Meredith’s writing journey one of Voyage Chicago’s ‘Most Inspiring Local Stories’

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Voyage Chicago interviewed Meredith recently as part of their Most Inspiring Stories series.

On the freelance lifestyle:

“Taking such a big risk wasn’t easy. Work sometimes still bleeds into my evenings or weekends. But that usually happens when I spend part of my day doing something fun, like going to the beach, working on a creative project, or volunteering. So, it’s worth it, to me. When I’m doing something I want to be doing for work, it doesn’t usually feel like I’m working ‘after hours.’

That being said, the work is not always sunshine and rainbows. There are days when I don’t feel like working, as with any job; even if you love it. Writing for a living requires a lot of focus and precision, so my editors can tell if I have an off day! It’s hard.”

Flash fiction featured in the Chicago Reader


Unremembered Skies and Snows” by Meredith Boe

Your hands have always looked too big to hold those meek potatoes. Fingernails peeling and callouses dirt crusted, you hand me a bag of freshly plucked reds and yellows, caked in mud that I’ll wash off later in my Chicago kitchen sink. I still have never seen you happier than when you aren’t driving your truck and can tend to vegetables.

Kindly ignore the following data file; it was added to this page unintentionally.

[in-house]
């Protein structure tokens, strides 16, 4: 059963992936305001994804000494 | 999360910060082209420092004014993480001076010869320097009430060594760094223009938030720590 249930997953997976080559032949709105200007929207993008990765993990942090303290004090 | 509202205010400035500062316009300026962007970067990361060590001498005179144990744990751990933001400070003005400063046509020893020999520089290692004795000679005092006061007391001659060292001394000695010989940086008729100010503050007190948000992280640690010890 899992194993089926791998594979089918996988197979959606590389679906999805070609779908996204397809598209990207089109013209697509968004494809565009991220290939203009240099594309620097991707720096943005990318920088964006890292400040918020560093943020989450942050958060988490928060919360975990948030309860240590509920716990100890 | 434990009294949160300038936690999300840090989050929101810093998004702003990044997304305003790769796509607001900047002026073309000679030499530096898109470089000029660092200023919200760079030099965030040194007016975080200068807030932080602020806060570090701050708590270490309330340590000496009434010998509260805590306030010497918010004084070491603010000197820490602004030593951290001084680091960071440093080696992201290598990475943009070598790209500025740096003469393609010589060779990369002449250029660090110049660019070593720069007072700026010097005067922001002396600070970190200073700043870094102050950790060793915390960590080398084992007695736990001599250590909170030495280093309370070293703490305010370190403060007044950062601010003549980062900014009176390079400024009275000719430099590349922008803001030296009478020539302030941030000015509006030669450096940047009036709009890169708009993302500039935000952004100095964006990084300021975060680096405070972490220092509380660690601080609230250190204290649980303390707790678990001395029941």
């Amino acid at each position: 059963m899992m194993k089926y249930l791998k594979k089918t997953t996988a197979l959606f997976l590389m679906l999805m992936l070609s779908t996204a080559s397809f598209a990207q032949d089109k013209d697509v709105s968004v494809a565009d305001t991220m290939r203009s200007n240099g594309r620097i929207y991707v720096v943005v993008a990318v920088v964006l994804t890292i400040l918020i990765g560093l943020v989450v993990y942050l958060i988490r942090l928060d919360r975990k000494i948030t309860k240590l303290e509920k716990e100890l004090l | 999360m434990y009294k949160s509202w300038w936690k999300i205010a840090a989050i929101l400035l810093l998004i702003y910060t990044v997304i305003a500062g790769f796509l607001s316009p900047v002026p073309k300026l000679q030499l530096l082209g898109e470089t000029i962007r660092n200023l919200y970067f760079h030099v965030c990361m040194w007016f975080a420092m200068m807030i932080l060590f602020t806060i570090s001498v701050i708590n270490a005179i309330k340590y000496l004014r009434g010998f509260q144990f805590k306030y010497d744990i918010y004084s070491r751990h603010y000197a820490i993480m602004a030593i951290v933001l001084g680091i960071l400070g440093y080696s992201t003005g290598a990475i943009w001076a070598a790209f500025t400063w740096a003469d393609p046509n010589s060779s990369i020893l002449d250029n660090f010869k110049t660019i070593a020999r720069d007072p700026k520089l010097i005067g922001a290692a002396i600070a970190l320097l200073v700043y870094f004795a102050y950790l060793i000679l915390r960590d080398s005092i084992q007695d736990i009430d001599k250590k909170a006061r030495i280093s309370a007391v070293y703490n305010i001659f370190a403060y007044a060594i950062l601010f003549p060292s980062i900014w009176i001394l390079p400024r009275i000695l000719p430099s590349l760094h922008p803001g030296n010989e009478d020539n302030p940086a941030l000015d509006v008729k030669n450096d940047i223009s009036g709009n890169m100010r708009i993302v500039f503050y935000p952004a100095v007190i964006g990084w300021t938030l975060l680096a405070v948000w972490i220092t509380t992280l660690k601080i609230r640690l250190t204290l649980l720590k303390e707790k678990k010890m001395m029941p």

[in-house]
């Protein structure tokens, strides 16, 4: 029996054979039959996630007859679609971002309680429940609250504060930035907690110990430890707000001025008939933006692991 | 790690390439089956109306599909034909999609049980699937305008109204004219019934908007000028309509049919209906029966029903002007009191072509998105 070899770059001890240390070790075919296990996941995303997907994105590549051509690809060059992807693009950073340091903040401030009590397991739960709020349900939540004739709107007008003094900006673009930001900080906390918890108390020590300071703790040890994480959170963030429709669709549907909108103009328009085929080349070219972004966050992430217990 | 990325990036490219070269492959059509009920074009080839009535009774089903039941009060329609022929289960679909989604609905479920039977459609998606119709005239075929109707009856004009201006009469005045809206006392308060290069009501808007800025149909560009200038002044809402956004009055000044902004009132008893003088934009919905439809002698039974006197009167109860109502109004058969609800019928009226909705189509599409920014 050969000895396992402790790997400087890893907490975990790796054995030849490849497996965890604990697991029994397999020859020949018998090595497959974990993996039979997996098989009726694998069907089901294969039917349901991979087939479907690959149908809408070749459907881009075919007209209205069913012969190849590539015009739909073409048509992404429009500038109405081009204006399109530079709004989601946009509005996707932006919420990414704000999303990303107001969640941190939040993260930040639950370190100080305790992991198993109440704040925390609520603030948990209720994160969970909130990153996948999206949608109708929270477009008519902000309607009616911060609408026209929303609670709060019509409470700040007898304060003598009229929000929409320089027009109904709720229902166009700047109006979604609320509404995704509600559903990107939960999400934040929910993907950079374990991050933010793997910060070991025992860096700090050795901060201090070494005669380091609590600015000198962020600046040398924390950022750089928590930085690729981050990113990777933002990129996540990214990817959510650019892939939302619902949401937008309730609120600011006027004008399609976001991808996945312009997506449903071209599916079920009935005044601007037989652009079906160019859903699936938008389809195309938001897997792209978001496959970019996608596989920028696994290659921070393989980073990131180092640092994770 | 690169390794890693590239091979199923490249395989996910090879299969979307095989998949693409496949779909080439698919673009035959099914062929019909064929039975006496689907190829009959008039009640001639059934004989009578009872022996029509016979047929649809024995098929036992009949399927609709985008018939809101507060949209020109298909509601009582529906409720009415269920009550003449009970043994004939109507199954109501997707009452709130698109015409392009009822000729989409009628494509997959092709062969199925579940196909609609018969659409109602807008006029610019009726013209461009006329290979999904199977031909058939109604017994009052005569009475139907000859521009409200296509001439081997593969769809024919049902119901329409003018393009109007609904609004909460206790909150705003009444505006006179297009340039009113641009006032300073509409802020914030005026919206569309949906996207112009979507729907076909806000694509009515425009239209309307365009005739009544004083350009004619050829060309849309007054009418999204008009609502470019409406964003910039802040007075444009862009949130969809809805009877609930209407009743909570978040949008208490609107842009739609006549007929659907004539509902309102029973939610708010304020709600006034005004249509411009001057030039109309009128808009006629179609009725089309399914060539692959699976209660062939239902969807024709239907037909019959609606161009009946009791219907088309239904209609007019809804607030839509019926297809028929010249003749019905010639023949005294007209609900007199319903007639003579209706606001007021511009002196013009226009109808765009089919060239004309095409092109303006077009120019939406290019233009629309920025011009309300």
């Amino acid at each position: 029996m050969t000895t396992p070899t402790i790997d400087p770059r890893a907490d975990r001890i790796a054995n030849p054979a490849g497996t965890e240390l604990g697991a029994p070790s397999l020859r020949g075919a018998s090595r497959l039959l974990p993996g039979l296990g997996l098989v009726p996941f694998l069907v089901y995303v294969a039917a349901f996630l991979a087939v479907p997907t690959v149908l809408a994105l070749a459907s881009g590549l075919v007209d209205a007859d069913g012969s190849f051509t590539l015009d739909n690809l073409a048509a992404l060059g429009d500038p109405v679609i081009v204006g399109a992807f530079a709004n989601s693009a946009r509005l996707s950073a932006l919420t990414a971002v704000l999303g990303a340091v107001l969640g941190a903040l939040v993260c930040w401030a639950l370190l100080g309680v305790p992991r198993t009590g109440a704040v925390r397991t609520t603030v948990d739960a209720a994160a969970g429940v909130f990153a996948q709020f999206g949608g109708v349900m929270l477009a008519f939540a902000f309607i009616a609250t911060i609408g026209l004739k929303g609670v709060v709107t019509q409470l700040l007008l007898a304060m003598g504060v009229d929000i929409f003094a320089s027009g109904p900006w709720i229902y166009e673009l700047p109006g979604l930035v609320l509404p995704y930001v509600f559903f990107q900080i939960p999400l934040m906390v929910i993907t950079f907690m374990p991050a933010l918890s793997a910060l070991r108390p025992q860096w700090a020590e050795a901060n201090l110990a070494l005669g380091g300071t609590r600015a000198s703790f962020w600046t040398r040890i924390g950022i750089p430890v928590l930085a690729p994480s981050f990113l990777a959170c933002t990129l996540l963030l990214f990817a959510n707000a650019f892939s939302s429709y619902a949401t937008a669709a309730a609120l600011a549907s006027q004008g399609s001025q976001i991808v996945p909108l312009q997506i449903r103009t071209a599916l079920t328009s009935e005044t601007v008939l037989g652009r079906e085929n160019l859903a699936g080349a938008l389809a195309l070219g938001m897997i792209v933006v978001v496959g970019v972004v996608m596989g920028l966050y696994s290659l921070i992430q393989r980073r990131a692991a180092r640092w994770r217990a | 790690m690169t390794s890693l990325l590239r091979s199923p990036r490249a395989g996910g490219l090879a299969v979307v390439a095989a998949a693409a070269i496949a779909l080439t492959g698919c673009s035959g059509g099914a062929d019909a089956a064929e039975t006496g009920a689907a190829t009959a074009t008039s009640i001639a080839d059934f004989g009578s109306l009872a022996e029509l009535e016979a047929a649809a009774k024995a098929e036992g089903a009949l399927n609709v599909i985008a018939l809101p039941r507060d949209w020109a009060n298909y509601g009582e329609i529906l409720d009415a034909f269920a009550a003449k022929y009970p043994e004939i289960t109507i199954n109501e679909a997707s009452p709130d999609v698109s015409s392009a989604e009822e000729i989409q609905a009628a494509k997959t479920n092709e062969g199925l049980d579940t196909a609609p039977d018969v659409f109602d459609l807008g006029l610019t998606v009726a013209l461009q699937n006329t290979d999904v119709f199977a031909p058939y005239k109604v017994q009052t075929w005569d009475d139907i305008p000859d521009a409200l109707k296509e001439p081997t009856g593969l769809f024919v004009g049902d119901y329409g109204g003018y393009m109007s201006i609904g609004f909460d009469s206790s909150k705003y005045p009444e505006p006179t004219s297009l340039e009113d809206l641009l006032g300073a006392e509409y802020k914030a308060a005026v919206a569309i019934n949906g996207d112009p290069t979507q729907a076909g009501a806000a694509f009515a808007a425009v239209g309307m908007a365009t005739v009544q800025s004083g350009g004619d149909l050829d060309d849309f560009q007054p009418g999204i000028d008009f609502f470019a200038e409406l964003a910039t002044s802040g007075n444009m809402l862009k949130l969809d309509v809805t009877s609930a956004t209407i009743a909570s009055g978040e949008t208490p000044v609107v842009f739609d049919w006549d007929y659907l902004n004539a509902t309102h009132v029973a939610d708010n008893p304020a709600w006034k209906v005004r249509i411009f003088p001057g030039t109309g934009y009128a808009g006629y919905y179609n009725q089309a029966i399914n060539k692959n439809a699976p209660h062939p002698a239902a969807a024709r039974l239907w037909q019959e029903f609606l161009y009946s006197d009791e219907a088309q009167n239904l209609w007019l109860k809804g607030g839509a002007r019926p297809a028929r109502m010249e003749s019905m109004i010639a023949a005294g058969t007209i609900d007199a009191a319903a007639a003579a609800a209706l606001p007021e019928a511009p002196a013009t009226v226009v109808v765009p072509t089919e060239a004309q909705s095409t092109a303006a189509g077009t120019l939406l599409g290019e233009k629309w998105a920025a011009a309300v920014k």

Your hands have been gripped around more Bud Lights than all the plastic six-pack yokes in the ocean, and in cuffs on occasion. They’ve yanked a decaying tooth, no doubt. Long ago carried candles as an altar boy. Shoveled snow gloveless in the dark morning hours, just as the cows begin to stir in the field beyond the barn. Just as distant suns unwillingly fade, yielding to light.

Read the rest in the Chicago Reader here.

Meredith Chats with Poet Richard Jones about His New Book, Stranger on Earth


The poet is the gatekeeper who determines that all is a blessing, the good and the bad. So I say in unison with my daughter, include it all in the poetry—sorrow, tears, broken hearts, as well as the delicious madeleines and the glass of cold milk. Every morning, we open our eyes. There should be anticipation and gratitude for the gifts that will be delivered that day.” – Richard Jones

Read the full interview, published by the Chicago Review of Books: here:

Review of Chris White’s “The Life List of Adrian Mandrick”


“Birding alone makes sense to Adrian. As a child he felt that ‘birds lifted everything up,’ but that ‘inside the town with its concrete and its buildings, inside the houses with their rooms taped together like boxes, things were spilling, falling, gathering speed on their way to the ground.’ These lilting inner flourishes are when White really shines.”

Read Meredith’s full review of White’s book here.